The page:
He learnt the skills of the trade from his grandfather, who died in 1976.
As a schoolboy at the shop - called Pek as a variation of the family's surname and Sin Choon to indicate a new beginning - Mr Peh recalls trying to sprint past the marble table in the shop - then located along New Market Road - to avoid his grandfather's "blind tea tastings", he says.
When he could not escape, the elder Peh would watch, eagle-eyed, as his grandson tasted the tea with his eyes shut.
"A correct answer and he would give me 5 cents as a reward. If I got it wrong, he would rap me on the head," says Mr Peh, who joined the business full-time in 1993 after national service.
His grandfather, after all, had a refined palate for tea. When he started the business in 1925 along George Street, he noticed coolies were chugging pork rib soup as a tonic and sometimes paired it with oolong tea.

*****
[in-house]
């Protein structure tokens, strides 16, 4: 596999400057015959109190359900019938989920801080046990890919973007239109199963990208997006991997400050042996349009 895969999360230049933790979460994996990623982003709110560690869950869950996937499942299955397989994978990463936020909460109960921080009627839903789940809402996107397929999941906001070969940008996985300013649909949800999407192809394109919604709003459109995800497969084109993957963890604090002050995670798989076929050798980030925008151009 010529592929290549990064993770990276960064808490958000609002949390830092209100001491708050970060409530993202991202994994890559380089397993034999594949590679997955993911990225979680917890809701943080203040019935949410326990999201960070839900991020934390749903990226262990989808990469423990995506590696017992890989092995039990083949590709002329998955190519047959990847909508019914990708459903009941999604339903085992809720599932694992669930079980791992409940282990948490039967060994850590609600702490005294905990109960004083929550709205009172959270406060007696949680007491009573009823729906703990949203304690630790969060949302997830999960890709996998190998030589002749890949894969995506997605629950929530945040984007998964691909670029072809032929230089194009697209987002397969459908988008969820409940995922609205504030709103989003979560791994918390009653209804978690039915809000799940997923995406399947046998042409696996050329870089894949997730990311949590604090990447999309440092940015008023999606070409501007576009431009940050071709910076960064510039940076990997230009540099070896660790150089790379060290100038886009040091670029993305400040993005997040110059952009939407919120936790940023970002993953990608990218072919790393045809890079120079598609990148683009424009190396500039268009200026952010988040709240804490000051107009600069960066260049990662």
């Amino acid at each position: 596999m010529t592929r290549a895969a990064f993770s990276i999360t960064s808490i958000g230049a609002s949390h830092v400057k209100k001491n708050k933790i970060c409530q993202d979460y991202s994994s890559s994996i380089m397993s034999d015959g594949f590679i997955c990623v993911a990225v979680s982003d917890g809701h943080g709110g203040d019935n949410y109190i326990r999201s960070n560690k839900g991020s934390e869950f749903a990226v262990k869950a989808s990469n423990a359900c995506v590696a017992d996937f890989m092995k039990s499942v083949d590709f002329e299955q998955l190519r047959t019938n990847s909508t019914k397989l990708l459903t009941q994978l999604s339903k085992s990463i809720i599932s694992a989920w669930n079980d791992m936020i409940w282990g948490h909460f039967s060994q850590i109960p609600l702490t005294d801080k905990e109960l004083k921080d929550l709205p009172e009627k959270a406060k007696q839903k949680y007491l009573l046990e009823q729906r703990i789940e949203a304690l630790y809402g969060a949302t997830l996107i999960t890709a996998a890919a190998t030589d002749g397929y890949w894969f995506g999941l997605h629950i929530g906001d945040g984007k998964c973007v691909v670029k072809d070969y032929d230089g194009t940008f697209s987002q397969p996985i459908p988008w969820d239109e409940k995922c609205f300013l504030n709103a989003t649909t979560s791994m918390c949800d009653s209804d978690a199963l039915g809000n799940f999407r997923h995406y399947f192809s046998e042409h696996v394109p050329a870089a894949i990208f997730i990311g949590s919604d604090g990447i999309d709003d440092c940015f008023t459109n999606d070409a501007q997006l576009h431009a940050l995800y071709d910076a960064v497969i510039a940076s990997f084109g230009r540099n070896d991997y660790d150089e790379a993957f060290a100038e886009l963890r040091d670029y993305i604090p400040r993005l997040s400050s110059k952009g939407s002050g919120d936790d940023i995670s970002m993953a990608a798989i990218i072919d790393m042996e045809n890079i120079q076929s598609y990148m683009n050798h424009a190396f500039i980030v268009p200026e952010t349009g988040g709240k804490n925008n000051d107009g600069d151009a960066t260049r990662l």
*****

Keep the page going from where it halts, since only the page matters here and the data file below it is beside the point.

The elder Mr Peh decided to concoct his own version, mixed with different varieties of tea and reroasted for a stronger aroma and darker colour.
In the 1950s, the savvy businessman sold his blended product at five times the price of typical tea leaves, calling it the Unknown Fragrance Tea, and gave free samples door-to-door.
The business has moved thrice - its current location is in Mosque Street - but has kept its furnishings intact. The only thing that has changed, says Mr Peh, are the labels on tea packets, which have printed descriptions rather than those written by brushstroke.
Tea packets are handpacked by Mr Peh's female relatives - the same way as it was done in days past. Why not use machinery, which would be cheaper than paying wages? He wants to preserve the personal touch, Mr Peh explains.
The shop gets about 10 walk-in customers daily and supplies to restaurants.
The future of the business, says Mr Peh, lies in whether the younger generation will drink Chinese tea regularly and he plans to take a health angle in selling it.
He explains: "I try to make it educational and that tea promotes a healthier lifestyle, with no colouring or chemicals."
But for now, Mr Peh, who has six children aged between two and 16, would just say "please come in, try something" and hopefully spark some interest.
Cheong Ann Watch Maker
4 Lim Tua Tow Road, tel: 6286-3826, open: 10am to 8pm (Monday to Wednesday, Friday and Saturday), 10am to 5pm (Thursday), closed on Sunday